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Merignac and street kids

The text message from home informed me of the document. I had to sign a letter to let the Social Security people, in the States, know I was still alive. Unfortunately there was a problem.

Some mail had been sent to me in Spain, which never arrived. This meant I could not trust the form to the Spanish postal system. I was in the middle of visiting towns in the Basque Country, with plans to head south after the San Fermin Festival. From the Sierra Nevada, it was then onto central Italy and Sicily. I did not want to see the UK until September. Now I had to cancel everything from mid July—just to sign a piece of paper.

Once the festival finished, I planned to return home to do the paperwork. A flight from Bordeaux, France was booked, for only 40€, to London. That meant a bus to San Sebastian and another to Bordeaux. Should be easy enough.

Everything was going smoothly. Bus connections worked great. I got off the bus in Bordeaux about six hours after leaving Pamplona.

France—every journey, over four decades, has been nothing but trouble. As I stood in Bordeaux looking at it, all I could think of was—what a dingy town, like it's crying out for someone to come and fix it up. Everything I saw was the same color and in slight disrepair. From there I needed to get to Merignac, which is near the airport. How do I do that?

Several people were asked the question. Just like England, I was given the same number of totally different answers—none of them right. Then this guy wearing a special jacket, asked if he could help. It seems someone knew of the stupidity and set up a small charitable, organization to help visitors. He was, indeed, very helpful and I was on a tram to Merignac in under 5 minutes.

The buildings of Bordeaux, that were viewed from my tram seat, still looked the same tone and nearly all needed some attention. Then, after a stretch of grassy area, it changed. The architecture took on brightness. Houses and other buildings had air between them. Different colors appeared and space let in more sunlight. I entered Merignac.

Eventually, the town center saw me disembarking and take stock of where I was. It had a totally different feel to it. Plus the buildings were a lot more interesting. Where Bordueax felt depressed, Merignac felt lost—but looked after. I soon found that to be true.

A provided address of an hotel proved near impossible to find at first. Not one street in the town had a sign, you had to guess the name. The so called hotel (BnB), had no staff, no reception and locked doors so I reckon it's nothing more than a scam of some sort. I returned to the center of town—about twenty minutes hard walk away.

By now France was proving it's usual uselessness. A small bar provided a cup of coffee (passable), but the people there were very friendly and helpful. Had I somehow been teleported to another country? One guy told me exactly where there was a nice hotel, that didn't charge an arm and leg for some ropey room.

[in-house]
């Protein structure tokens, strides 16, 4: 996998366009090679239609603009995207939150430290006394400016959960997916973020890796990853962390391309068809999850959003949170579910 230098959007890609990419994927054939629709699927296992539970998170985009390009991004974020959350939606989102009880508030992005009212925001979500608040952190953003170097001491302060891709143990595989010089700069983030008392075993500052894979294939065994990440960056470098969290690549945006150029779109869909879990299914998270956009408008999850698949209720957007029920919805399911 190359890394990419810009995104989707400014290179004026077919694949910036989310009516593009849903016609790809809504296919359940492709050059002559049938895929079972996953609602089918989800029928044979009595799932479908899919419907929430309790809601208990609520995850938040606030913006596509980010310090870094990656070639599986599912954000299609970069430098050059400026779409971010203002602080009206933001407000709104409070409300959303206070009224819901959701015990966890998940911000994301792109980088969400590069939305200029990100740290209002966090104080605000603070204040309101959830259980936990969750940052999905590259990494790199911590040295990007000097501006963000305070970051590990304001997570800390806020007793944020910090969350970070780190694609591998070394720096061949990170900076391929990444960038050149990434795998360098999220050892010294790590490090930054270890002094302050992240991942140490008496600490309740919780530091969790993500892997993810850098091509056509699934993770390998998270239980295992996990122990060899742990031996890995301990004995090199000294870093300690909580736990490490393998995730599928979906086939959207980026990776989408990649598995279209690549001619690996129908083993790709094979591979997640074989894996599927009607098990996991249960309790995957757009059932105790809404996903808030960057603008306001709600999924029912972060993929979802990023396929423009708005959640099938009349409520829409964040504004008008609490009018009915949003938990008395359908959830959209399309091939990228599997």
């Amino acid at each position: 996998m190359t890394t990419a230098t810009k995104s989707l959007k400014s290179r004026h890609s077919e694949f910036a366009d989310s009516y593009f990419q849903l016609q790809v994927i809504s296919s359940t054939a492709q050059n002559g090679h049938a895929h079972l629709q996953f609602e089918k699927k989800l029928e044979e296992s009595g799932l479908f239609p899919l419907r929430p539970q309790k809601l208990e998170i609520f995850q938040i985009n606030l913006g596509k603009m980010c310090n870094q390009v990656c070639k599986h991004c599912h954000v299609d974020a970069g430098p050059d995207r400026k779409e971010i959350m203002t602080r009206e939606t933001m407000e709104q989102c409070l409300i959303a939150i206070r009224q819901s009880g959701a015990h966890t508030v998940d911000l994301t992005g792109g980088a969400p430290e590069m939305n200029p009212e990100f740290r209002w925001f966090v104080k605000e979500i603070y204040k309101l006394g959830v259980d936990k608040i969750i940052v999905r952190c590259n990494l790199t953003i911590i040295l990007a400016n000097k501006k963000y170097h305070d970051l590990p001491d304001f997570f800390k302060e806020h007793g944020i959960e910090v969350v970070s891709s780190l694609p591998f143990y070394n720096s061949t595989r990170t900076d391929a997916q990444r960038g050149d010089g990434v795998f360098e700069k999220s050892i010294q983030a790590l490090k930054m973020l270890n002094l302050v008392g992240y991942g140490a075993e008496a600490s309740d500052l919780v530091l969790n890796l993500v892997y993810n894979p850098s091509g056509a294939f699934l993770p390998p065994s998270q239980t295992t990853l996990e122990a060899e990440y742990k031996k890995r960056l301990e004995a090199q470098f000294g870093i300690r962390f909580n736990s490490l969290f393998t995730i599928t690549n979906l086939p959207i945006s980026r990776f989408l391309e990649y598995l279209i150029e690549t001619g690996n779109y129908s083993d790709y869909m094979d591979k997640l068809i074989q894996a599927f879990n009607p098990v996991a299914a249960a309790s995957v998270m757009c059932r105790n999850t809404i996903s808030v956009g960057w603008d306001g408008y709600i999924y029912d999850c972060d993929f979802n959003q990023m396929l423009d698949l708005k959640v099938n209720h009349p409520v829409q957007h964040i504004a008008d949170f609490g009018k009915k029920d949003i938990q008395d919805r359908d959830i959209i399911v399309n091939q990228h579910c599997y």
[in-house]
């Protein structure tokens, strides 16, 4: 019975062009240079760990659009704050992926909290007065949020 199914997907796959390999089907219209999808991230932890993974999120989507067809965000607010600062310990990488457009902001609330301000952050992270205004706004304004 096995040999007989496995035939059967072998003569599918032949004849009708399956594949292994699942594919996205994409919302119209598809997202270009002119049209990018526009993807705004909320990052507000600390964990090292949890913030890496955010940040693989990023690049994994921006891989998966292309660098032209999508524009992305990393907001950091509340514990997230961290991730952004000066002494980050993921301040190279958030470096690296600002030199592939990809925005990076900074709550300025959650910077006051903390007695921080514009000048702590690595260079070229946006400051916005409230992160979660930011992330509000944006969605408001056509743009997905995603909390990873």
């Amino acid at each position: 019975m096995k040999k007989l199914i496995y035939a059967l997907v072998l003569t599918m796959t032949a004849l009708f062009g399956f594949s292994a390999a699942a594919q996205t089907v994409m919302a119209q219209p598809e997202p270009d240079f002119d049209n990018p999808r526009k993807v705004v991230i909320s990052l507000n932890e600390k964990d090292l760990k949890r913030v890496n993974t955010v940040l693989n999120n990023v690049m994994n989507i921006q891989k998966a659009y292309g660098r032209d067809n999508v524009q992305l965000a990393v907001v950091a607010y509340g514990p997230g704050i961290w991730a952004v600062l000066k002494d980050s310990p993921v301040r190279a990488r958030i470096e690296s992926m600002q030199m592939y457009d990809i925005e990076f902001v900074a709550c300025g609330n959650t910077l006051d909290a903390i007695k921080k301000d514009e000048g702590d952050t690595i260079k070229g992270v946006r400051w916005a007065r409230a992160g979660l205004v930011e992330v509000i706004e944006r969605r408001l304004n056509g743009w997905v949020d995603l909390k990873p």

I decided France may have a few okay people in after all. Thanks guy.

The Interhotel in Marignac is good. Staff were excellent and the room fine. I took a very long shower and ordered a taxi for 0630. Then had a little wander around.

Stopping in some sort of a monument thing, I sat down and enjoyed one of the small Cuban cigars I'd bought in Spain.

The monument

Street kids in Merignac, France?
Three kids approached. First impression was gang. But—these were a bit different.

"I am the King. The King of weed", one announced. He spoke for a short while, trying to be humorous. This was getting just a bit Tangierish.

I ignored him, turned and began talking with the other two. One had very white teeth. His mouth was under construction, with the shiniest braces I'd ever seen—holding his upper lip in place. The "King of weed" wasn't quite sure how to handle all this and stood speechless for a bit.

For about 5 minutes we all talked and joked around. Mainly myself with the two other boys. Then I said that I needed to get back (the small cigar was now finished) and they wandered off. I reckon the oldest (the King) was barely 15.

I'm still not sure what to think of Merignac. What with street kids, it's nice appearance and no way to know which street you're on. I guess I'll just call it messy and leave it at that.

Next morning, bright and early I was at Bordeaux airport and boarded my plane to London. It was an okay (BA) flight. Sitting next to me was a woman, who makes documentaries about Syria. She proved quite interesting. We chatted for a while, then she took a nap.

I arrived home just past noon, signed the paperwork and mailed it off. The rest is history.

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The King of Weed? Haha. I was pleasantly surprised this year with France. I expected Parisians to flog me for being American, but they were actually very good to me.